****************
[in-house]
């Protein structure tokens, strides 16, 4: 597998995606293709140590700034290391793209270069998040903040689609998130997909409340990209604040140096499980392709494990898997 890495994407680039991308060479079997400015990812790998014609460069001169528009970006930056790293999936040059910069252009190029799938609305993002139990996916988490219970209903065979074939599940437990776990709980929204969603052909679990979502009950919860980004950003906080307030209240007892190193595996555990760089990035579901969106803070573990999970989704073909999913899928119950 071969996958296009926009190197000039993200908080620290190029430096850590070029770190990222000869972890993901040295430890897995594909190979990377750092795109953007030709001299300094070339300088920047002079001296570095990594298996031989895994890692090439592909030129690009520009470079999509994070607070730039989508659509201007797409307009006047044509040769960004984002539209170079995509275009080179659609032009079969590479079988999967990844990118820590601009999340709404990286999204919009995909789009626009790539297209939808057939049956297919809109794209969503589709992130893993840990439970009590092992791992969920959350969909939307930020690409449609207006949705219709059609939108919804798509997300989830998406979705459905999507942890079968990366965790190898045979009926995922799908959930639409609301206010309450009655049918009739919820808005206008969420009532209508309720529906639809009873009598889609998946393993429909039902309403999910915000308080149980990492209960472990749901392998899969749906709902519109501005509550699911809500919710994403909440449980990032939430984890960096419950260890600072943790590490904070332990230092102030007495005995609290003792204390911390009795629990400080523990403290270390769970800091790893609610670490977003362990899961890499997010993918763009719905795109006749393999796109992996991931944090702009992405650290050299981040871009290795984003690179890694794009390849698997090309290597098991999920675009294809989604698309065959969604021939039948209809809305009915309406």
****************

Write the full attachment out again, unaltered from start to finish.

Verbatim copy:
[in-house]
């Protein structure tokens, strides 16, 4: 597998995606293709140590700034290391793209270069998040903040689609998130997909409340990209604040140096499980392709494990898997 890495994407680039991308060479079997400015990812790998014609460069001169528009970006930056790293999936040059910069252009190029799938609305993002139990996916988490219970209903065979074939599940437990776990709980929204969603052909679990979502009950919860980004950003906080307030209240007892190193595996555990760089990035579901969106803070573990999970989704073909999913899928119950 071969996958296009926009190197000039993200908080620290190029430096850590070029770190990222000869972890993901040295430890897995594909190979990377750092795109953007030709001299300094070339300088920047002079001296570095990594298996031989895994890692090439592909030129690009520009470079999509994070607070730039989508659509201007797409307009006047044509040769960004984002539209170079995509275009080179659609032009079969590479079988999967990844990118820590601009999340709404990286999204919009995909789009626009790539297209939808057939049956297919809109794209969503589709992130893993840990439970009590092992791992969920959350969909939307930020690409449609207006949705219709059609939108919804798509997300989830998406979705459905999507942890079968990366965790190898045979009926995922799908959930639409609301206010309450009655049918009739919820808005206008969420009532209508309720529906639809009873009598889609998946393993429909039902309403999910915000308080149980990492209960472990749901392998899969749906709902519109501005509550699911809500919710994403909440449980990032939430984890960096419950260890600072943790590490904070332990230092102030007495005995609290003792204390911390009795629990400080523990403290270390769970800091790893609610670490977003362990899961890499997010993918763009719905795109006749393999796109992996991931944090702009992405650290050299981040871009290795984003690179890694794009390849698997090309290597098991999920675009294809989604698309065959969604021939039948209809809305009915309406």